Tapioca pearls—also referred to as boba, another name for the beverage itself—about the size of frozen peas are boiled until soft and chewy and then soaked in a sugar syrup, which gives bubble tea its distinctive sweetness. The boba pearls sit in the bottom of the plastic cup and are sucked up through a fat straw that is punctured through the plastic film lid of the cup. Other toppings available at many boba places include fruit jelly, red bean and milk foam. 


One of the oldest bubble tea locations on PSU campus is Chit Chat Cafe, on the corner of 6th and SW Hall. Chit Chat opened in 2005, but current owners Alex Cheng and family took over two years later in 2007. Before taking over the cafe from another family of Taiwanese immigrants, the family operated a small store in the Pearl District near the downtown Portland post office.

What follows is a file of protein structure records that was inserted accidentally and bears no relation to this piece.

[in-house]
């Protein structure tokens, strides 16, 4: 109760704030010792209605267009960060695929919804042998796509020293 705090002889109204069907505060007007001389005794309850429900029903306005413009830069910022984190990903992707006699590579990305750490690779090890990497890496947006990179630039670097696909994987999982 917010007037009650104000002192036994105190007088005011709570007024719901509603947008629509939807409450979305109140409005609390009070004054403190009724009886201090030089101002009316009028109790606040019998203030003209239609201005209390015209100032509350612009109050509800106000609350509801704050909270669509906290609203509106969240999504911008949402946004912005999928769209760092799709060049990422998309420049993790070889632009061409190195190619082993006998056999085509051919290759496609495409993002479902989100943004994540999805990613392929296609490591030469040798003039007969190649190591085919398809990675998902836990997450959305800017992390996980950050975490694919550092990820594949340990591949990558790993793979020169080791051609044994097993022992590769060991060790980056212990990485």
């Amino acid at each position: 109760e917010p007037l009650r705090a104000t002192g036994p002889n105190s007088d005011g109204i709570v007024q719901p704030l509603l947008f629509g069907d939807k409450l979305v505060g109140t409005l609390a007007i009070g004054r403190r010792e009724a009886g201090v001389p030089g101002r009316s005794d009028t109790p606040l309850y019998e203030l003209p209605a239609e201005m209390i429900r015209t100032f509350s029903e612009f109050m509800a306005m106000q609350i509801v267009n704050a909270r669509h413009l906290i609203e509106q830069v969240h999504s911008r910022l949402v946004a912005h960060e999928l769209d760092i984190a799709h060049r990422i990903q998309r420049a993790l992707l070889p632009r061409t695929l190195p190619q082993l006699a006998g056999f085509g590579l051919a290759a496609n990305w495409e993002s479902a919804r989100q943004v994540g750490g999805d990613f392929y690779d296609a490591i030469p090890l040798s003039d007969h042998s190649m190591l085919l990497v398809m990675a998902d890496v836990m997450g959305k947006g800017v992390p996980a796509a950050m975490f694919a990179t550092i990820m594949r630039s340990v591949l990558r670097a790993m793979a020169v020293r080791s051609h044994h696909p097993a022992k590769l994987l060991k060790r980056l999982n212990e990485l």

“The tapioca becomes overwhelming…”


“My wife wanted a store where we could do bubble tea, coffee, bagels, maybe some Taiwanese food…so we moved [across town],” said Alex Cheng. At the time, Chit Chat Cafe was one of the only places on PSU campus serving bubble tea, but the market has shifted significantly in the 15 years since the family took over the space. Cheng expressed confidence about the future of the business regardless. 


“Recently, because we offer traditional Taiwanese food and improved our bubble tea ingredients, I think we’re doing well. We have confidence that we can beat any other bubble tea store in the area.”


Several months ago, Chit Chat shifted from using powdered teas and flavorings to using fresh brewed leaf teas. Cheng admits that the shift was due to market forces.


 “Now, most bubble tea places do it this way. If we don’t change, the customer can tell the difference.” 


As one of the most established bubble tea places on campus, Chit Chat has loyal supporters in the student body.